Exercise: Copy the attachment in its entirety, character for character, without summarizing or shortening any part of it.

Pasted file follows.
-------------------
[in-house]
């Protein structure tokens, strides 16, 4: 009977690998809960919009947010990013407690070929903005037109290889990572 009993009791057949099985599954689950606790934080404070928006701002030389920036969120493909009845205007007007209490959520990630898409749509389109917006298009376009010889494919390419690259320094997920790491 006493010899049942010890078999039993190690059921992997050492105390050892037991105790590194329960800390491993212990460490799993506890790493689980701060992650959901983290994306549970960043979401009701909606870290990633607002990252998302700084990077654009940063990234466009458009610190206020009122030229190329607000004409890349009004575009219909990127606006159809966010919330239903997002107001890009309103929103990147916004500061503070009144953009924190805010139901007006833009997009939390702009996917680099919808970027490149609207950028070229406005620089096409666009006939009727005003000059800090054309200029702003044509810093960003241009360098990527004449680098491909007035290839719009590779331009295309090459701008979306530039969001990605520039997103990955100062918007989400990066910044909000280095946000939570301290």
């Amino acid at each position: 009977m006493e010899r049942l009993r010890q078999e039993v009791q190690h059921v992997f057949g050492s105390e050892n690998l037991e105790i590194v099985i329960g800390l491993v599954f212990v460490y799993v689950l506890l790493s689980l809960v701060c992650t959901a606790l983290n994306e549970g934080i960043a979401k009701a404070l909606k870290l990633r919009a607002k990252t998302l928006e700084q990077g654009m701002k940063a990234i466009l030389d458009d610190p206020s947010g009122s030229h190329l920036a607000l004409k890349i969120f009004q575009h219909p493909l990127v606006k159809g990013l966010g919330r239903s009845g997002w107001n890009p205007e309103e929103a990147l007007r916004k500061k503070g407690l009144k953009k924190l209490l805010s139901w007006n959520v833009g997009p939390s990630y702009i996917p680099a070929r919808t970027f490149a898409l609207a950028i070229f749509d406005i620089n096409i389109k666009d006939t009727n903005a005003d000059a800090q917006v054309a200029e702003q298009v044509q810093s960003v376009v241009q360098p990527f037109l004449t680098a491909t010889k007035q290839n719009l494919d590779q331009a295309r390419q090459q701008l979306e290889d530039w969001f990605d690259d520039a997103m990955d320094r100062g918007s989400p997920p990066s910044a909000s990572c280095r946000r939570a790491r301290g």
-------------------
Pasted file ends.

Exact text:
[in-house]
């Protein structure tokens, strides 16, 4: 009977690998809960919009947010990013407690070929903005037109290889990572 009993009791057949099985599954689950606790934080404070928006701002030389920036969120493909009845205007007007209490959520990630898409749509389109917006298009376009010889494919390419690259320094997920790491 006493010899049942010890078999039993190690059921992997050492105390050892037991105790590194329960800390491993212990460490799993506890790493689980701060992650959901983290994306549970960043979401009701909606870290990633607002990252998302700084990077654009940063990234466009458009610190206020009122030229190329607000004409890349009004575009219909990127606006159809966010919330239903997002107001890009309103929103990147916004500061503070009144953009924190805010139901007006833009997009939390702009996917680099919808970027490149609207950028070229406005620089096409666009006939009727005003000059800090054309200029702003044509810093960003241009360098990527004449680098491909007035290839719009590779331009295309090459701008979306530039969001990605520039997103990955100062918007989400990066910044909000280095946000939570301290």
């Amino acid at each position: 009977m006493e010899r049942l009993r010890q078999e039993v009791q190690h059921v992997f057949g050492s105390e050892n690998l037991e105790i590194v099985i329960g800390l491993v599954f212990v460490y799993v689950l506890l790493s689980l809960v701060c992650t959901a606790l983290n994306e549970g934080i960043a979401k009701a404070l909606k870290l990633r919009a607002k990252t998302l928006e700084q990077g654009m701002k940063a990234i466009l030389d458009d610190p206020s947010g009122s030229h190329l920036a607000l004409k890349i969120f009004q575009h219909p493909l990127v606006k159809g990013l966010g919330r239903s009845g997002w107001n890009p205007e309103e929103a990147l007007r916004k500061k503070g407690l009144k953009k924190l209490l805010s139901w007006n959520v833009g997009p939390s990630y702009i996917p680099a070929r919808t970027f490149a898409l609207a950028i070229f749509d406005i620089n096409i389109k666009d006939t009727n903005a005003d000059a800090q917006v054309a200029e702003q298009v044509q810093s960003v376009v241009q360098p990527f037109l004449t680098a491909t010889k007035q290839n719009l494919d590779q331009a295309r390419q090459q701008l979306e290889d530039w969001f990605d690259d520039a997103m990955d320094r100062g918007s989400p997920p990066s910044a909000s990572c280095r946000r939570a790491r301290g």